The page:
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Morrisville Depot facts for kids

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The Morrisville Depot located at 10 Depot Street (aka 10 Railroad Street) in Morrisville, Vermont, is a decommissioned historic train station. Built in 1872 to serve the Portland and Ogdensburg Railway, the depot was known as the most important train station for the Vermont lumber industry, for its decorative architectural ornament, and for housing the headquarters of the St. Johnsbury and Lamoille County Railroad from 1959 to the early 1970s. It was subsequently converted into a restaurant. The Morrisville Depot was added to the National Register of Historic Places in 1982 as building #15 in the Morrisville Historic District.


In the beginning of the 19th century, several small towns in Vermont's Green Mountains, including Morristown, began supplying lumber from their forests. The Central Vermont Railroad was established in 1849 to transport this supply from the mountains to Burlington (the state's commercial center and a port on Lake Champlain). For their terminal they chose the relatively flat mountain township of Waterbury. This would open up new heights of demand for Morristown, located just 20 miles (32 km) away. In 1866 the speculative Mt. Mansfield Railroad Company raised $10,000 to build a line around its namesake mountain, from Waterbury to Morrisville. However, this plan fell through three years later when the Portland and Ogensburg Railroad began planning a Maine-New York throughway. On its way from Atlantic coastal New England to Lake Ontario (itself a transportation hub for the Midwest and Canada) the line could be opened to Morrisville lumber transport as long as the village agreed to build and maintain its own station and roadways.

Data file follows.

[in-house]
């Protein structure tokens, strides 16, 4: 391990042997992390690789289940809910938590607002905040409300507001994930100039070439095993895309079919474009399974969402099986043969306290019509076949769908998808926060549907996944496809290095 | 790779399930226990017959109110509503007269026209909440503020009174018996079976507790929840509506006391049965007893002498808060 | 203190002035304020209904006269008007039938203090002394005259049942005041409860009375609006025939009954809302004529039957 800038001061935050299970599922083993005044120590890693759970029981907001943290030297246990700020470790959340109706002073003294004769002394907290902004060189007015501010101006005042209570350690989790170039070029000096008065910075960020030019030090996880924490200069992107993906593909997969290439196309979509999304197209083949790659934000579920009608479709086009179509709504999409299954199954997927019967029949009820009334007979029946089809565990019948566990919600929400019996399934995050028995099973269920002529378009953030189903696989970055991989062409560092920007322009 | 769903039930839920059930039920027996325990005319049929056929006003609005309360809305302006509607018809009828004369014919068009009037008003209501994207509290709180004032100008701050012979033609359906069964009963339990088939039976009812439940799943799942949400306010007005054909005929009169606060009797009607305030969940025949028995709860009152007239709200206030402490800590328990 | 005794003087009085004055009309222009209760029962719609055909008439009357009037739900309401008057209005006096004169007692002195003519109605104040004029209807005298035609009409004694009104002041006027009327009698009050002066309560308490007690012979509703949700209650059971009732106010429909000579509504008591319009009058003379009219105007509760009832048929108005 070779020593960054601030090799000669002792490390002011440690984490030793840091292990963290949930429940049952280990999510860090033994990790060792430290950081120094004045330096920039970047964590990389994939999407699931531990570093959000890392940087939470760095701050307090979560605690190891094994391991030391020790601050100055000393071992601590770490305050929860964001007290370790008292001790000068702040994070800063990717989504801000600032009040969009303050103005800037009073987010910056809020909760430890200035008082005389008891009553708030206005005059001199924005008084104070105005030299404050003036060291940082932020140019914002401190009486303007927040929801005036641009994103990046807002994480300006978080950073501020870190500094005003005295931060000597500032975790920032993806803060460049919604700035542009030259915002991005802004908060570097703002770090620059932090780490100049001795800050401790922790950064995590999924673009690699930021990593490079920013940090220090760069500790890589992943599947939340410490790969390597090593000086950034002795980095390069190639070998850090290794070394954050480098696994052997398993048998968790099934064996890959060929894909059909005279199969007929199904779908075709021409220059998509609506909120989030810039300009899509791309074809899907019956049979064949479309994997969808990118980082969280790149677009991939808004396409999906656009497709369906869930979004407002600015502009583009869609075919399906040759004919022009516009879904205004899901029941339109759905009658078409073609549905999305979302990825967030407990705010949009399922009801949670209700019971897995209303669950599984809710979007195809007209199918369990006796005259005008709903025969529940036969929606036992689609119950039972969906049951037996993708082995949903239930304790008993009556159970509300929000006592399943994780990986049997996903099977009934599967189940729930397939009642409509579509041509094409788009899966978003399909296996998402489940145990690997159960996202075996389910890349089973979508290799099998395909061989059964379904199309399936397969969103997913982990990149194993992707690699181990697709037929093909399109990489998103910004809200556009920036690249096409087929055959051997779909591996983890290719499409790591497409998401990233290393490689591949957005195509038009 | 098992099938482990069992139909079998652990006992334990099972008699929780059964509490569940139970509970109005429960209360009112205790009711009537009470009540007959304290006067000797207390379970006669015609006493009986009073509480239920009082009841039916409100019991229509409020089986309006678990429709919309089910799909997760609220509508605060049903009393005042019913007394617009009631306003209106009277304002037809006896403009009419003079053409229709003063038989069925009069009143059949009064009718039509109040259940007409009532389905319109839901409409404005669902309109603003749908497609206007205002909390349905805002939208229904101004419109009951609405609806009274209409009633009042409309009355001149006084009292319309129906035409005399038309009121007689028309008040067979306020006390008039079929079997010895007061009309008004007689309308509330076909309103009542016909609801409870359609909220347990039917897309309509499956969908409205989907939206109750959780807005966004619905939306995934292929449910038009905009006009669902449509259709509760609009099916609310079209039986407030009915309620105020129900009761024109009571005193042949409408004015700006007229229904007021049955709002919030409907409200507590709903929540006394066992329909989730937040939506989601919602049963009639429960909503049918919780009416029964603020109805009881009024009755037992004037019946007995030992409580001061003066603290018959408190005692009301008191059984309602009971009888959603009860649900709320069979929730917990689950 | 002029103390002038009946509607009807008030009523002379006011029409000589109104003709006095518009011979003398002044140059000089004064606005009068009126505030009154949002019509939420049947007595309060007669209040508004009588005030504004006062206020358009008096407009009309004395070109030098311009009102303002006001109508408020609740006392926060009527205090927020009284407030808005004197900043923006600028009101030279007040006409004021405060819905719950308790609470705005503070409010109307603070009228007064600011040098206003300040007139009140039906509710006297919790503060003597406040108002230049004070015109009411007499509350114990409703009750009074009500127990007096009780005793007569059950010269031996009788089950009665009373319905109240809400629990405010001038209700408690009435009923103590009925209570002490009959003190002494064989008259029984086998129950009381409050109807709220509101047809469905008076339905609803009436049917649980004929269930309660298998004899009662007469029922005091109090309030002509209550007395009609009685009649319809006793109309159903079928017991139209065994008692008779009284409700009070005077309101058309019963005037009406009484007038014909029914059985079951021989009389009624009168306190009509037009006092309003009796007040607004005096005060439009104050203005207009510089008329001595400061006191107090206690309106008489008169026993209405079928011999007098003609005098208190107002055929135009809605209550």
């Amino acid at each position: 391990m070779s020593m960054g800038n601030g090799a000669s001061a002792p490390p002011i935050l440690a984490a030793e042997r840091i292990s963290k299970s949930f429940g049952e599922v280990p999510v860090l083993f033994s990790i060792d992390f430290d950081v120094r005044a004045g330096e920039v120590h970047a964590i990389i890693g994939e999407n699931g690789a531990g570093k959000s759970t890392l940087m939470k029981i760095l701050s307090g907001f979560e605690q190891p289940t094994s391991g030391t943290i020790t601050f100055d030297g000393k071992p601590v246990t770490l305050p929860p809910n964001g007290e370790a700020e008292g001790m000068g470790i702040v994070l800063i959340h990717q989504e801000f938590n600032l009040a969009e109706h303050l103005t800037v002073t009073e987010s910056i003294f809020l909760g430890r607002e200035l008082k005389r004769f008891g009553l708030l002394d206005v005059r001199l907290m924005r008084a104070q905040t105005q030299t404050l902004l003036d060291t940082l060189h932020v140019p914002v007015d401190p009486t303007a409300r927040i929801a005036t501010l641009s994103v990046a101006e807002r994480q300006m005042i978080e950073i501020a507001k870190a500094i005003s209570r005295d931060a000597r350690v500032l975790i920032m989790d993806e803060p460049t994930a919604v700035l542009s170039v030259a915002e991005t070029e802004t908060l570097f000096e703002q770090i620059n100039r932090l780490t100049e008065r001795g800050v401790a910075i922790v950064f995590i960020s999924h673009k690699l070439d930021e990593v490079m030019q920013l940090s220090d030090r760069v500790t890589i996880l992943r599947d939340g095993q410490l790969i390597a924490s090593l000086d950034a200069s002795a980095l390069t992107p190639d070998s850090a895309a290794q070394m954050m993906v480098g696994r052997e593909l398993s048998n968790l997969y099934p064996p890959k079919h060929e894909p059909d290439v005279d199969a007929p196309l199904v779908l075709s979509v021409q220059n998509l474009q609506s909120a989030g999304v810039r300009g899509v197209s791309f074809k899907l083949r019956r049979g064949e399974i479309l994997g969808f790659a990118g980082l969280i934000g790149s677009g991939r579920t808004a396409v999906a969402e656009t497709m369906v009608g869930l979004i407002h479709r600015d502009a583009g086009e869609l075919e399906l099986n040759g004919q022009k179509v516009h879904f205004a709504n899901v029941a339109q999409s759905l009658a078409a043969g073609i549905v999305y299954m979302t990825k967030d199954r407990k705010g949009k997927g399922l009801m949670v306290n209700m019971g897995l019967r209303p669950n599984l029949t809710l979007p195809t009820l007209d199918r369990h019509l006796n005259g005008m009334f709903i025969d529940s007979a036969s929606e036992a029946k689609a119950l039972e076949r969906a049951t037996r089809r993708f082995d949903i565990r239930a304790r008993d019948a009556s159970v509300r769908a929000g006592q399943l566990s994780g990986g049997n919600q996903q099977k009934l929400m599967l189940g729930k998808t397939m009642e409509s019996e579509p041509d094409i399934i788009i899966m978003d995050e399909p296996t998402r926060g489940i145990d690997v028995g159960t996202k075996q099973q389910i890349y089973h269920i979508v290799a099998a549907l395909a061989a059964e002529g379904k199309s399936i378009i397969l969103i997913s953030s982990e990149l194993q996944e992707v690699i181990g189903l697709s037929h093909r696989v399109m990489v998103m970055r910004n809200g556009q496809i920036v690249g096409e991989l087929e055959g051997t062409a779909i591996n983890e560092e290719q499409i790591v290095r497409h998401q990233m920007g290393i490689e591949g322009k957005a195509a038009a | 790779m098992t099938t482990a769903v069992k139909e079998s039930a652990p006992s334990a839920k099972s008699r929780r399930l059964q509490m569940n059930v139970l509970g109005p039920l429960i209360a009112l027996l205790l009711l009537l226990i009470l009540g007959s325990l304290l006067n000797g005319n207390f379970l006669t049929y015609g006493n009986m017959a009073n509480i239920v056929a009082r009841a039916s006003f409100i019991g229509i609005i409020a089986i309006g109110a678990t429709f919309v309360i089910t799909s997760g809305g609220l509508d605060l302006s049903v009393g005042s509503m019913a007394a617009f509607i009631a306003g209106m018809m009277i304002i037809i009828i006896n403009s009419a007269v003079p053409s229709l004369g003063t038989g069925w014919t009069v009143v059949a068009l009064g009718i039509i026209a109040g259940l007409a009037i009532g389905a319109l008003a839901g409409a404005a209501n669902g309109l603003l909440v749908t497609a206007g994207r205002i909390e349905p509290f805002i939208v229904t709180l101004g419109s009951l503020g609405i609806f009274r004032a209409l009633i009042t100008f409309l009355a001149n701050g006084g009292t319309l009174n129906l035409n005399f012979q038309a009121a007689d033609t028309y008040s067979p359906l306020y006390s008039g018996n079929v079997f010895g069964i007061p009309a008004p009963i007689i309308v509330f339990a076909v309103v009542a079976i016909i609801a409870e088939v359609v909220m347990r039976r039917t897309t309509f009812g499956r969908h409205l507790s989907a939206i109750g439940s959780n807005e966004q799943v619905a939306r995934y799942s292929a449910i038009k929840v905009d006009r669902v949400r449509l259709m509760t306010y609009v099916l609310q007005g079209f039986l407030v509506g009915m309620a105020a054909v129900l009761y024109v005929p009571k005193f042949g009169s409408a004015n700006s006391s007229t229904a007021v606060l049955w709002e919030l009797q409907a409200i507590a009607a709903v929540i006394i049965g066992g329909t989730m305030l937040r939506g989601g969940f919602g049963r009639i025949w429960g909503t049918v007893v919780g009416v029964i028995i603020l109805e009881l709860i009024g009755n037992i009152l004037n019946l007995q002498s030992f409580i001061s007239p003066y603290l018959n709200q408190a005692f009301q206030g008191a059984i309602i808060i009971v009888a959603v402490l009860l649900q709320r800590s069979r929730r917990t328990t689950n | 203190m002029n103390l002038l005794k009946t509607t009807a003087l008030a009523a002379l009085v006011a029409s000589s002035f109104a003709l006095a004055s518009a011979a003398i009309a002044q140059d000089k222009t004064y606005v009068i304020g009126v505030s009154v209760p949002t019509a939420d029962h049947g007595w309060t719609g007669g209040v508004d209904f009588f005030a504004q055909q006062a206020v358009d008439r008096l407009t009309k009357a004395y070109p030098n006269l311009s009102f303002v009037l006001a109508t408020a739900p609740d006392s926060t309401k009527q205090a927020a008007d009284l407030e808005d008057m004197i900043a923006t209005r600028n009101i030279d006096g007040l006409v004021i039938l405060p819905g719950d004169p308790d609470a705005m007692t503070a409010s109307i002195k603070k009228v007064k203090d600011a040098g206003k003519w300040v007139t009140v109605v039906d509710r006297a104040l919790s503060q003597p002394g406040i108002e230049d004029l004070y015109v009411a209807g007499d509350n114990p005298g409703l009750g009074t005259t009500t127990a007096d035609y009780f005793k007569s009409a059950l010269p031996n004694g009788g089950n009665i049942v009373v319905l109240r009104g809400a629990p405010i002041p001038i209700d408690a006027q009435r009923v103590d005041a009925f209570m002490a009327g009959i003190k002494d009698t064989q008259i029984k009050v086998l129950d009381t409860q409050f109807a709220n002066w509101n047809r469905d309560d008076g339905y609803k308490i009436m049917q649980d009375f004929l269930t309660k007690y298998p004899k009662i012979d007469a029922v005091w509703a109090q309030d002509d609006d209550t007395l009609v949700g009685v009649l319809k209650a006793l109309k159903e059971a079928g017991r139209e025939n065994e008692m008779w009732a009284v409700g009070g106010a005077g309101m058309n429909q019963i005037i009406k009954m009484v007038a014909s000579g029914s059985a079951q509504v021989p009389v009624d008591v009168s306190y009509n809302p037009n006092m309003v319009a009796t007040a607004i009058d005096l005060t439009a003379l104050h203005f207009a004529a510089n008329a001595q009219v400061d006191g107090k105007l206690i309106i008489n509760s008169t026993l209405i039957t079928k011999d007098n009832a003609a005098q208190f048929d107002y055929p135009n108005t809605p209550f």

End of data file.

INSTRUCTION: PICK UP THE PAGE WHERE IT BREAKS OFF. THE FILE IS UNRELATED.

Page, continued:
185x Portland & Ogdensburg
As seen on this map, the planned Portland and Ogensburg Railroad (in red) crossed the Green Mountain range north of Burlington in Lamoille County, instead of veering south to cross at the previously established Waterbury area. To not miss Burlington's economic opportunity, a rail was proposed between Cambridge and Essex Junction (located just outside of Burlington).

The rails reached Morrisville on December 31, 1872, the same year that the depot building was completed. Although the Portland and Ogdensburg's system was reorganized in 1880, by 1884 the station was popular enough to warrant a 24-by-55-foot (7.3 by 16.8 m) extension in the form of the Depot Restaurant. The Portland and Ogdensburg Railroad leased its central Vermont section of rails to the Maine Central Railroad in 1888 (who subsequently leased the line to the Boston and Maine Railroad). In 1900 a poolroom was added to the Morrisville Depot's east side. The Maine Central's lease on Morrisville's rails was held until 1927, when the Maine Central decided to renew only as far west as St. Johnsbury. Passenger railway service declined in the early 1930s, and the Depot Restaurant closed. The original Portland and Ogdensburg line (now called the St. Johnsbury-Lake Champlain Railroad Company) retook freight operations on the rails. In 1959 the company moved their headquarters into the depot. In doing so, the depot's original platform was converted into a "northern wing" to their office. Although the rails remained, the Morrisville Depot would never be used as a train station again.